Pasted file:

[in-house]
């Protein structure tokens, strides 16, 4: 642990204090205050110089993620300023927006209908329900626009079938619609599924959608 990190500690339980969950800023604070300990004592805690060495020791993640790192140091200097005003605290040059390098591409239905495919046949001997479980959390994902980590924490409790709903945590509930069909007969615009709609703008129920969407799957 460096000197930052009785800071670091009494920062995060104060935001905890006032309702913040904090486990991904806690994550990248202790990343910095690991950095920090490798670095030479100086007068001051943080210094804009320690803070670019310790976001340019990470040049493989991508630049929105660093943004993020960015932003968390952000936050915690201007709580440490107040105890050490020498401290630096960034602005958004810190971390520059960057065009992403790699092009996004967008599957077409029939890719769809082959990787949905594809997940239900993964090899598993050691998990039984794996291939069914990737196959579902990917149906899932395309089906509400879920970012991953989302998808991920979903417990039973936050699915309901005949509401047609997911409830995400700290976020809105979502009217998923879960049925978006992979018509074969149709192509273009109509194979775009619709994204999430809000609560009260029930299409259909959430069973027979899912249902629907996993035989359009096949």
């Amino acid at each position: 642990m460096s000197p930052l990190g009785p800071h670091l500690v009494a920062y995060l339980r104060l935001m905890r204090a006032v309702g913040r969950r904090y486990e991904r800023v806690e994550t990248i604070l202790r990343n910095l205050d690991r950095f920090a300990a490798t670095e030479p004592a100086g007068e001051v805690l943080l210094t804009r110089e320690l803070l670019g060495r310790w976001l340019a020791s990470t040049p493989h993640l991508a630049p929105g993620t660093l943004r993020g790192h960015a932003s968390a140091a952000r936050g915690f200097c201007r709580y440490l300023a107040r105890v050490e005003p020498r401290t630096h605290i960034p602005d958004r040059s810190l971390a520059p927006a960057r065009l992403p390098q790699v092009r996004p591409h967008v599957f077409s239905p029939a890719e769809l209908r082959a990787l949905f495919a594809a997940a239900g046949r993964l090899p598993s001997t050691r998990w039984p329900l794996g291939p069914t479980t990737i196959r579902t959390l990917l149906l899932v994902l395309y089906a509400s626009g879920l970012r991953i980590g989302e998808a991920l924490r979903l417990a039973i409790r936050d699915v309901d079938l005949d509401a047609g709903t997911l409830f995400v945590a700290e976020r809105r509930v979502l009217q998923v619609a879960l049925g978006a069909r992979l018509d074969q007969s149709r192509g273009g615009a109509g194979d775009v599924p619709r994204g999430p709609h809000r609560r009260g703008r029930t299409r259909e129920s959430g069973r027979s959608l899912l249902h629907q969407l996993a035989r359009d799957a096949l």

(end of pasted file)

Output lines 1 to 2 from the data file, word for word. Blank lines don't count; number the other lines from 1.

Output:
[in-house]
């Protein structure tokens, strides 16, 4: 642990204090205050110089993620300023927006209908329900626009079938619609599924959608 990190500690339980969950800023604070300990004592805690060495020791993640790192140091200097005003605290040059390098591409239905495919046949001997479980959390994902980590924490409790709903945590509930069909007969615009709609703008129920969407799957 460096000197930052009785800071670091009494920062995060104060935001905890006032309702913040904090486990991904806690994550990248202790990343910095690991950095920090490798670095030479100086007068001051943080210094804009320690803070670019310790976001340019990470040049493989991508630049929105660093943004993020960015932003968390952000936050915690201007709580440490107040105890050490020498401290630096960034602005958004810190971390520059960057065009992403790699092009996004967008599957077409029939890719769809082959990787949905594809997940239900993964090899598993050691998990039984794996291939069914990737196959579902990917149906899932395309089906509400879920970012991953989302998808991920979903417990039973936050699915309901005949509401047609997911409830995400700290976020809105979502009217998923879960049925978006992979018509074969149709192509273009109509194979775009619709994204999430809000609560009260029930299409259909959430069973027979899912249902629907996993035989359009096949």